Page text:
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The EarthTime Network

Developing an infrastructure for high-resolution calibration of Earth History

Project Summary
We propose to establish the coordinated infrastructure and analytical facilities necessary for the achievement of high-resolution calibration of at least the last 800 million years of Earth history under the community-based EARTHTIME initiative. The proposed EARTHTIME Network will be responsible for the organization and implementation through a four-tiered approach:

  1. develop and implement an organizational structure for this initiative;

  2. enhance the community wide integration of geochronology with paleontological studies through the establishment of a series of activities that focus on community involvement and inter-collaboration in the overall initiative;

  3. work with the community (domestic and international) to define the rationale and detailed specifications for three or more geochronological nodes dedicated to time-scale calibration; these nodes will include both instrumentation and personnel; and

  4. develop an aggressive program of education and public outreach focused on both earth scientists as well as the general public.

Our proposed approach will involve three major phases. This proposal seeks funding for the first phase. Phase I is the establishment of the organizational infrastructure necessary for implementation of the EARTHTIME initiative, the minimization of interlaboratory and inter-technique biases through the process of developing community isotopic and geochronological standards and a strong educational outreach program. Phase II involves ramping up analytical facilities for existing and new geochronological facilities that are committed to the goals of the initiative. Science proposals submitted to existing EAR programs will form Phase III. We emphasize that this proposal will cover only the development of the infrastructure and improvement in analytical tools needed to achieve these goals.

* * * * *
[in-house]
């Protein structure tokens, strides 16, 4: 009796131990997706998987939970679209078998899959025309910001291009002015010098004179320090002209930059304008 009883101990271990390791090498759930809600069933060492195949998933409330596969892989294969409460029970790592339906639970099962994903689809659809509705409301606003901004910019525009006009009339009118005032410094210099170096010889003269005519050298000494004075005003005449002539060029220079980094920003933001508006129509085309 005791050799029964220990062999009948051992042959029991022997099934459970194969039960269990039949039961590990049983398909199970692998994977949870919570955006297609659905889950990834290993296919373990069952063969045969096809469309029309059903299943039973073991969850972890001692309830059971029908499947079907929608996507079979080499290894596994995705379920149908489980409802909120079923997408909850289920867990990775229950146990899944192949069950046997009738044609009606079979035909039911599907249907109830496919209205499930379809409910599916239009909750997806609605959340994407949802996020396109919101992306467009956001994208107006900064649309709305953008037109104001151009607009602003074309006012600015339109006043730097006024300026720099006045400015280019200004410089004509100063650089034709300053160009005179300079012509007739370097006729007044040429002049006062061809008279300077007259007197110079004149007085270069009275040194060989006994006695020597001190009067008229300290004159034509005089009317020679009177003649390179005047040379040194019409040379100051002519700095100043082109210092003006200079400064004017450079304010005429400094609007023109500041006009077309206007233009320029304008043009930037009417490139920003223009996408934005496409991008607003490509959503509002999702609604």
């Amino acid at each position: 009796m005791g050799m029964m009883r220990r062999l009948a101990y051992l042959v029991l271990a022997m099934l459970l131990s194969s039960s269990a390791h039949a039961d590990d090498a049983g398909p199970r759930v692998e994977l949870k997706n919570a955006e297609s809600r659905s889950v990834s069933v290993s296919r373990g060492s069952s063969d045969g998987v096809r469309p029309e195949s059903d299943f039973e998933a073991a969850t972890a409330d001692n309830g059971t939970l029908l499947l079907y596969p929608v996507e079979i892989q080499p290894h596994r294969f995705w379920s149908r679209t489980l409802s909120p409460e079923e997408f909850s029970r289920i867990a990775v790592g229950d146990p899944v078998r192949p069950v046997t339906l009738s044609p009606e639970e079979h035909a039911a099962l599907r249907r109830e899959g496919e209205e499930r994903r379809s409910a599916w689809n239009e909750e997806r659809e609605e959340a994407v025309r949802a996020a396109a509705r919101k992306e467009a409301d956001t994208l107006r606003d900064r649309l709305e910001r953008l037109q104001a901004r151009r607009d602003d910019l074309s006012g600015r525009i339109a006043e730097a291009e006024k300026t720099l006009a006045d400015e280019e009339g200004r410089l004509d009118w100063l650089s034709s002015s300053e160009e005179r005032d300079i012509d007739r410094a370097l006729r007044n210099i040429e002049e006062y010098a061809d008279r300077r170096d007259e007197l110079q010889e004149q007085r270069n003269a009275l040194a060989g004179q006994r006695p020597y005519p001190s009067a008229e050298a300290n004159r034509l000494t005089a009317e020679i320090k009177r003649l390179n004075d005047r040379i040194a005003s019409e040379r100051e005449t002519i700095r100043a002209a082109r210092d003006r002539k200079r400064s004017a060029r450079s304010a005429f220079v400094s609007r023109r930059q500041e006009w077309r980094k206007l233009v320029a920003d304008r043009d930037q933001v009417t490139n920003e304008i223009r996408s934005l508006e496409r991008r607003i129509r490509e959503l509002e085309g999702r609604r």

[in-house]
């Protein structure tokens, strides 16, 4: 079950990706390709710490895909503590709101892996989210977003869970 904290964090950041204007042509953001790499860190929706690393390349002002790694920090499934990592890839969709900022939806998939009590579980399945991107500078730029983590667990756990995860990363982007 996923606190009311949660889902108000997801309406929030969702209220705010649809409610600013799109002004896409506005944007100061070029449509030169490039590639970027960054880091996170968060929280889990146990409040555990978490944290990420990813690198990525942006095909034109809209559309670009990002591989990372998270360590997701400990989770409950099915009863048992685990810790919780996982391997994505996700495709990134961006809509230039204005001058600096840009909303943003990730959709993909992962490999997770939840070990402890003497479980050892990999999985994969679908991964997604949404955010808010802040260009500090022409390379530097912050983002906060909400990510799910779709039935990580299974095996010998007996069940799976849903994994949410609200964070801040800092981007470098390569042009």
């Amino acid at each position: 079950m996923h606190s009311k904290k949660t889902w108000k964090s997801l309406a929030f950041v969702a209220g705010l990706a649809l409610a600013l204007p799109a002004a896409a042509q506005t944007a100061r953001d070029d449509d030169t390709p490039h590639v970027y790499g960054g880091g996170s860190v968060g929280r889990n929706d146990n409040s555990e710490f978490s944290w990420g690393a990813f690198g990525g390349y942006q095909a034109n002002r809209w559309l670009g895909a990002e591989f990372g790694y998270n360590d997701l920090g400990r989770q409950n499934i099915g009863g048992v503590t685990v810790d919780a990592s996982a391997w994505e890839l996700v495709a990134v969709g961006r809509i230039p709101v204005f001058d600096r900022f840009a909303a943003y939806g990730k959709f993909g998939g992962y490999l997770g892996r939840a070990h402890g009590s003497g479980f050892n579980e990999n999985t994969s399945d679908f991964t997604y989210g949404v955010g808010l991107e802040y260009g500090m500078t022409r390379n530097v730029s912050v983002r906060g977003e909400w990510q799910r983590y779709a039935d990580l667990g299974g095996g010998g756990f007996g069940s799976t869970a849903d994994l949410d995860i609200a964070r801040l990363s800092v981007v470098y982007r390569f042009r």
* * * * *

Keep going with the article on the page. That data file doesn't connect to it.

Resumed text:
Figure 1. Graphical representation of the temporal relationships between major phases of EARTHTIME required for successful execution of the initiative.

EARTHTIME provides an excellent opportunity for education and public outreach on issues related to the societal importance of understanding geological time as well as the science of measuring geological time. We envision two different kinds of public outreach, the first will be geared towards the general public and will involve the development of short courses for elementary schools through high schools, displays in museums and an interactive website. The second will be focused on educating earth scientists about different geochronological techniques, how to choose the correct one for a problem, and the opportunity to get their hands dirty working in one of the EARTHTIME labs. We believe that both undergraduate and graduate students would benefit form exposure to the different techniques but in many cases are not because of simple issues such as a lack of funding to send them to a lab. Training of graduate students and postdoctoral researchers is a critical step towards gearing up for Phase II. We will strive to promote an improved balance of gender and ethnicity in this respect, given that white males have traditionally dominated geochronology.

Our proposed model for the calibration of the stratigraphic record easily could be expanded or duplicated to serve the equally pressing demands of the rest of the geoscience community for high-precision geochronology. All of the standardization of laboratory protocols and collaborative networks that will be established as part of our initiative are equally applicable to all geochronological techniques and applications. It is hoped that EARTHTIME can become a model for the future of geochronology in the earth sciences.

Figure 2. Schematic representation of the organizational structure for the EARTHTIME network illustrating the proposed links between the various nodes, working groups and Collaborative Research Groups. Interaction with NSF and other organizations will be channeled through the administration hub.

Proposed workshops
During the first five years of the EARTHTIME project, we expect to have a total of approximately 8 workshops with more than half in the first three years. These workshops will number from 20-40 members of the immediate community, and will be open to the broader community. Some of these workshops will involve resolving geochronological issues; others will focus on the integration of geochronology with other stratigraphic and correlation techniques; a third will focus on approaches to evolutionary rates in deep time; and the fourth will be outreach and education to the geoscience community, involving short courses and field conferences at meetings and conferences. In addition, a clear need has been established for the following topical workshops, which we expect to conduct during the first three years. Each workshop will include a dedicated link from the EARTHTIME website, including both public and participant areas. A report on each meeting will be compiled and made available over the EARTHTIME website. In addition, the meeting organizers will endeavor to prepare appropriate publications from each meeting, which could take the form of meeting reports, workshop proceeding, or other outcomes.